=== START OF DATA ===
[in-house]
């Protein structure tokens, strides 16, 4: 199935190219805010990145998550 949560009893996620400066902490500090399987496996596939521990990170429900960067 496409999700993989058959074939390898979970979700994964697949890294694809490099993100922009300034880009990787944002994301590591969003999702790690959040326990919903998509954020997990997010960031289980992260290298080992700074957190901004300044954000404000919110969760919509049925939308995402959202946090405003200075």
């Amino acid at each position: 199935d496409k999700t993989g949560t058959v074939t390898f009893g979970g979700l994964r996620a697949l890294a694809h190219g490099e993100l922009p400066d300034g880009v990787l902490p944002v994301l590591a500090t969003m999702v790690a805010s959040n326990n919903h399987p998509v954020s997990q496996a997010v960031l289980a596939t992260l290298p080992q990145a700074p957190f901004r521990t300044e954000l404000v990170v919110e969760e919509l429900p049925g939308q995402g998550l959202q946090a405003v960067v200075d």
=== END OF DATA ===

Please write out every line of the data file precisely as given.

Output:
[in-house]
């Protein structure tokens, strides 16, 4: 199935190219805010990145998550 949560009893996620400066902490500090399987496996596939521990990170429900960067 496409999700993989058959074939390898979970979700994964697949890294694809490099993100922009300034880009990787944002994301590591969003999702790690959040326990919903998509954020997990997010960031289980992260290298080992700074957190901004300044954000404000919110969760919509049925939308995402959202946090405003200075």
């Amino acid at each position: 199935d496409k999700t993989g949560t058959v074939t390898f009893g979970g979700l994964r996620a697949l890294a694809h190219g490099e993100l922009p400066d300034g880009v990787l902490p944002v994301l590591a500090t969003m999702v790690a805010s959040n326990n919903h399987p998509v954020s997990q496996a997010v960031l289980a596939t992260l290298p080992q990145a700074p957190f901004r521990t300044e954000l404000v990170v919110e969760e919509l429900p049925g939308q995402g998550l959202q946090a405003v960067v200075d």